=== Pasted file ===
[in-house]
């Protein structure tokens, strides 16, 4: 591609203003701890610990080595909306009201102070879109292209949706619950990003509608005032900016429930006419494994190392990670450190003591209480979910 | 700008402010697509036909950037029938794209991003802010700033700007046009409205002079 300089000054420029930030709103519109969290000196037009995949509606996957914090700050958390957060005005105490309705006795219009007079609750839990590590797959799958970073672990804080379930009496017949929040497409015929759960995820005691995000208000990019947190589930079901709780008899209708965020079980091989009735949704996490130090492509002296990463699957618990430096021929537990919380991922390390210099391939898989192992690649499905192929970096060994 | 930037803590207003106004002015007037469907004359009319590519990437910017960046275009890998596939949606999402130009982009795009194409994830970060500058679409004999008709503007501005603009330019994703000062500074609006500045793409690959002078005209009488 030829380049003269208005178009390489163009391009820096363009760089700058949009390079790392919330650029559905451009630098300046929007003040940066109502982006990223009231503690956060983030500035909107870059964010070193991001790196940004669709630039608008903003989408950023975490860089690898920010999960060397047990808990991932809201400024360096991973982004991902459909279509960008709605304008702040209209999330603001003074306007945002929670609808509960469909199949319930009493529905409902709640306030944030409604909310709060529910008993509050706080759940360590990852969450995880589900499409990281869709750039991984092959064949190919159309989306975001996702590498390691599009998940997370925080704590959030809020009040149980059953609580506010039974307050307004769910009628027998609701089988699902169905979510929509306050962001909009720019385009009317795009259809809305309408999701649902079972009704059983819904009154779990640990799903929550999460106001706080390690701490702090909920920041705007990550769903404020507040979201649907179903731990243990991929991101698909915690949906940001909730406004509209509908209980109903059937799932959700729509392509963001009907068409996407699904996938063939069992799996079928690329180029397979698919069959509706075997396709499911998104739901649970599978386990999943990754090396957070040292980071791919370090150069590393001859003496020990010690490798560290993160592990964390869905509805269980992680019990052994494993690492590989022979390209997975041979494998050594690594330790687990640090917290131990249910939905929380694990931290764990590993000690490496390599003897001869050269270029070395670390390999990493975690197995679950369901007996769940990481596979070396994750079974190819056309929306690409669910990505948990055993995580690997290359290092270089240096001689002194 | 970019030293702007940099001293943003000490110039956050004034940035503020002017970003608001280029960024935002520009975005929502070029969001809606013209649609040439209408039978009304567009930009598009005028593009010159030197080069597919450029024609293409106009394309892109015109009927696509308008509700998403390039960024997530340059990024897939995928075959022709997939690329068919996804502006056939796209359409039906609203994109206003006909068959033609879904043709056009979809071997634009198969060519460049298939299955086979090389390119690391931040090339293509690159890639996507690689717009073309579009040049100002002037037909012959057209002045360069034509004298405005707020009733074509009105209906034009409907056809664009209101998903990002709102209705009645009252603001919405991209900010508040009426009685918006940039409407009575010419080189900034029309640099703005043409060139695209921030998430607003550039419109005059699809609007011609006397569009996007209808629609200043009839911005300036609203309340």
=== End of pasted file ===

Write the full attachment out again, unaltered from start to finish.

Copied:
[in-house]
């Protein structure tokens, strides 16, 4: 591609203003701890610990080595909306009201102070879109292209949706619950990003509608005032900016429930006419494994190392990670450190003591209480979910 | 700008402010697509036909950037029938794209991003802010700033700007046009409205002079 300089000054420029930030709103519109969290000196037009995949509606996957914090700050958390957060005005105490309705006795219009007079609750839990590590797959799958970073672990804080379930009496017949929040497409015929759960995820005691995000208000990019947190589930079901709780008899209708965020079980091989009735949704996490130090492509002296990463699957618990430096021929537990919380991922390390210099391939898989192992690649499905192929970096060994 | 930037803590207003106004002015007037469907004359009319590519990437910017960046275009890998596939949606999402130009982009795009194409994830970060500058679409004999008709503007501005603009330019994703000062500074609006500045793409690959002078005209009488 030829380049003269208005178009390489163009391009820096363009760089700058949009390079790392919330650029559905451009630098300046929007003040940066109502982006990223009231503690956060983030500035909107870059964010070193991001790196940004669709630039608008903003989408950023975490860089690898920010999960060397047990808990991932809201400024360096991973982004991902459909279509960008709605304008702040209209999330603001003074306007945002929670609808509960469909199949319930009493529905409902709640306030944030409604909310709060529910008993509050706080759940360590990852969450995880589900499409990281869709750039991984092959064949190919159309989306975001996702590498390691599009998940997370925080704590959030809020009040149980059953609580506010039974307050307004769910009628027998609701089988699902169905979510929509306050962001909009720019385009009317795009259809809305309408999701649902079972009704059983819904009154779990640990799903929550999460106001706080390690701490702090909920920041705007990550769903404020507040979201649907179903731990243990991929991101698909915690949906940001909730406004509209509908209980109903059937799932959700729509392509963001009907068409996407699904996938063939069992799996079928690329180029397979698919069959509706075997396709499911998104739901649970599978386990999943990754090396957070040292980071791919370090150069590393001859003496020990010690490798560290993160592990964390869905509805269980992680019990052994494993690492590989022979390209997975041979494998050594690594330790687990640090917290131990249910939905929380694990931290764990590993000690490496390599003897001869050269270029070395670390390999990493975690197995679950369901007996769940990481596979070396994750079974190819056309929306690409669910990505948990055993995580690997290359290092270089240096001689002194 | 970019030293702007940099001293943003000490110039956050004034940035503020002017970003608001280029960024935002520009975005929502070029969001809606013209649609040439209408039978009304567009930009598009005028593009010159030197080069597919450029024609293409106009394309892109015109009927696509308008509700998403390039960024997530340059990024897939995928075959022709997939690329068919996804502006056939796209359409039906609203994109206003006909068959033609879904043709056009979809071997634009198969060519460049298939299955086979090389390119690391931040090339293509690159890639996507690689717009073309579009040049100002002037037909012959057209002045360069034509004298405005707020009733074509009105209906034009409907056809664009209101998903990002709102209705009645009252603001919405991209900010508040009426009685918006940039409407009575010419080189900034029309640099703005043409060139695209921030998430607003550039419109005059699809609007011609006397569009996007209808629609200043009839911005300036609203309340």